On April 15, 2013, forty-five year-old Todd Losee ran his third Boston Marathon. At home in West Michigan, his wife and two kids excitedly awaited word about how he had performed.
But their world shifted when they learned their husband and father had been swept into the epicenter of a terrorist attack. They were relieved and grateful when they reached one another by text and learned that Todd had completed the race and was three-quarters of a mile away in his hotel room when the bombs detonated.
Trauma and Today’s World
According to the Sidran Institute, an estimated 70 percent of adults in the United States have experienced a traumatic event at least once in their lives, and up to 20 percent of these people go on to develop posttraumatic stress disorder, or PTSD. Like thousands of people who experience terrorism, natural disaster, abuse, war, medical illness or procedures, or other devastating or life-threatening events, the Losee family experienced the shock of trauma. But what do we mean when we use the word trauma?
The mental health community defines trauma in terms of the “three E’s”:
Individual trauma results from an event, series of events, or setof circumstances that is experienced by an individual as physically or emotionally harmful or threatening and that has lasting adverse effects on the individual's functioning and physical, social, emotional, or spiritual well-being.
A more simplified definition used by traumatologists at Freedom’s Calling and Intensive Trauma Therapy trauma treatment clinics is that trauma occurs when an event overwhelms the brain’s ability to cope.
What’s a Parent to Do?
The uncertainties of today’s world present parents with new challenges. Events like the Newtown tragedy and the Boston Marathon bombing remind us that trauma and tragedy are part of our world. And when events like these occur, the media replays distressing video footage over and over again. Our kids may hear disturbing details at school and in the homes of friends and relatives.
So how can parents help their children process trauma and even prepare for it in advance? Psychologist and child traumatologist Dr. Beth Robinson offers helpful advice:
1. Assure your children that they are safe. Kids are naturally ego-centric, and can think that they are connected to another person’s tragedy. Let them know that steps are being taken to protect them from these kinds of actions. Let them know that this kind of thing has not taken place for years (or perhaps ever) and will not likely take place again for a very long time.
2. Avoid speaking of the massive evils in our world, and instead, frame what happened in concrete concepts of right and wrong. Sometimes people do things that are wrong and hurt others because they do not understand the difference between right and wrong. And sometimes people get too angry and hurt people they believe have hurt them.
3. Answer the question Why? honestly. Don’t be afraid to tell your kids that you don’t exactly know why the bomber or the shooter acted the way they did because you don’t have all the facts. Sometimes people get angry. Sometimes they have mental illnesses. And sometimes they don’t know the reason between right and wrong.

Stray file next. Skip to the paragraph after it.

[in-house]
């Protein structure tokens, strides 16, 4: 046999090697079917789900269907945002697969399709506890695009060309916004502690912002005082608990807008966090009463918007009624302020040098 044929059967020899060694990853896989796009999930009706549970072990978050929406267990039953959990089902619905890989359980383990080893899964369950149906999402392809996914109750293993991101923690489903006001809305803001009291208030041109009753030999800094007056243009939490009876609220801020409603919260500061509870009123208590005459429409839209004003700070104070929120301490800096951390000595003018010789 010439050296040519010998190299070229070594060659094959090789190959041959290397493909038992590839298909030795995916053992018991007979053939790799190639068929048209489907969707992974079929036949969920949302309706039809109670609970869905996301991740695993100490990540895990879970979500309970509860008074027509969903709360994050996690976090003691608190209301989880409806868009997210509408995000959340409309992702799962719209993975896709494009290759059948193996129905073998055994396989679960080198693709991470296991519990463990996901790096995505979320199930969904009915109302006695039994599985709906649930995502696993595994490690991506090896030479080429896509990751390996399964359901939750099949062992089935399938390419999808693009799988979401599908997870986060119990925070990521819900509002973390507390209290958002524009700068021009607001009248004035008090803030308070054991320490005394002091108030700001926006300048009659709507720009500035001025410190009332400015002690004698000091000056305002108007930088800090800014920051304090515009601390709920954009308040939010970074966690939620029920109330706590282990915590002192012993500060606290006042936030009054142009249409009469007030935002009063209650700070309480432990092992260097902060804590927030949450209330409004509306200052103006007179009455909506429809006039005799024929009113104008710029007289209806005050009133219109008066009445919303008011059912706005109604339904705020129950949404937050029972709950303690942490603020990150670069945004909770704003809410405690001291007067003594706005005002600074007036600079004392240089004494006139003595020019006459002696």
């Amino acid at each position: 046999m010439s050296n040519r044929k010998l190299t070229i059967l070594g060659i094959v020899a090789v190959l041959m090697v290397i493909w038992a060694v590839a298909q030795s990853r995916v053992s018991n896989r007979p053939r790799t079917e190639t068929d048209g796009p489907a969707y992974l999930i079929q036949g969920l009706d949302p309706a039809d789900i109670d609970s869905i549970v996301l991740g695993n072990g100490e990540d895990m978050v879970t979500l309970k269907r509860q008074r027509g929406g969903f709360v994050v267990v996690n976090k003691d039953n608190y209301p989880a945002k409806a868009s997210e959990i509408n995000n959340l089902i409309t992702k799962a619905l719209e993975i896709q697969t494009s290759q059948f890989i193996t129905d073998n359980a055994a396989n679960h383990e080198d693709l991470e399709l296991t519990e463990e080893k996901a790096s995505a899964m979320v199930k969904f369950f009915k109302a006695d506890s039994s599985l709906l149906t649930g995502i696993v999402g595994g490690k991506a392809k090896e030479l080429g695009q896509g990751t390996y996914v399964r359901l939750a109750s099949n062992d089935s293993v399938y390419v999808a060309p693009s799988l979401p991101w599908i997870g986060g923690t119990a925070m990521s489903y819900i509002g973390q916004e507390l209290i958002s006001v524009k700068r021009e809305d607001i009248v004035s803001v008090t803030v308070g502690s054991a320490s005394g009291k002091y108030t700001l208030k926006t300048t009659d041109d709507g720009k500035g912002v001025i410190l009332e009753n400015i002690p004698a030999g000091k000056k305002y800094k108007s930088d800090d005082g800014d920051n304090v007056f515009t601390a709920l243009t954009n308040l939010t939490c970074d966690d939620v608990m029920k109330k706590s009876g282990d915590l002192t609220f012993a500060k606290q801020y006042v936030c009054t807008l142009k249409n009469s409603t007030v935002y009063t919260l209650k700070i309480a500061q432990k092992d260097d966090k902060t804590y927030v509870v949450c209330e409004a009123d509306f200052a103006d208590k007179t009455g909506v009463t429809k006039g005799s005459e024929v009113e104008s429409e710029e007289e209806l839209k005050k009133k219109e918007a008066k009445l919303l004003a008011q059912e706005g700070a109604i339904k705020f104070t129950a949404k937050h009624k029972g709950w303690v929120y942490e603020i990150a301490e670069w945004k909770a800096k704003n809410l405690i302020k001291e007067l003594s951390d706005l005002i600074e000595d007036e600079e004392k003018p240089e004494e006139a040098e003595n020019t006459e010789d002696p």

3. Love on your kids. Physical touch and holding children close releases calming neurotransmitters in the brain that communicate feelings of security. Cuddle up with a book or snuggle down with a video. Spend extra one-on-one time, and be ask your kids if they’re feeling afraid or have questions.
4. Build resilience as part of life. Teach your kids competence, character, confidence, how to connect with others so they can cope with challenges when they occur.
Triumph in the Trauma
Unfortunately tragedies are an inevitable part of life. But even devastating events like the Boston Marathon bombing can be an opportunity to help children understand that their world does not have to fall apart when they experience trauma. Trauma also gives us the opportunity to build resilience. When these events occur, we can point our children to brave community heroes who run toward the epicenter of crisis to rescue, comfort, and rebuild.
As parents, it’s critical to point out the goodness of humanity when we are faced with grave evil. If we fail to do this, our silence communicates that we are victims who are forced to watch our world crumble when tragedy hits home. Resilience is built as we face adversity, and we cannot miss the opportunity to use local, national, and world tragedies as illustrations for our children.
As parents, our job is to teach our children not only how to face trauma, but also to become the heroes and builders of the next generation.
About Brooks Gibbs: With more than a decade of speaking to youth, Brooks Gibbs has earned a reputation as a leading authority on youth issues surrounding bullying. Featured in Teen People Magazine, The Washington Post, and interviewed on CBS, his inspiring personal stories and helpful strategies have reached more than a million teens and counting.
For books on how on how to deal with PTSD in family relationships and talking to children about tragic events consider Deployed: A Survival Guide for Families at War and Love, Hugs, and Hope: When Scary Things Happen.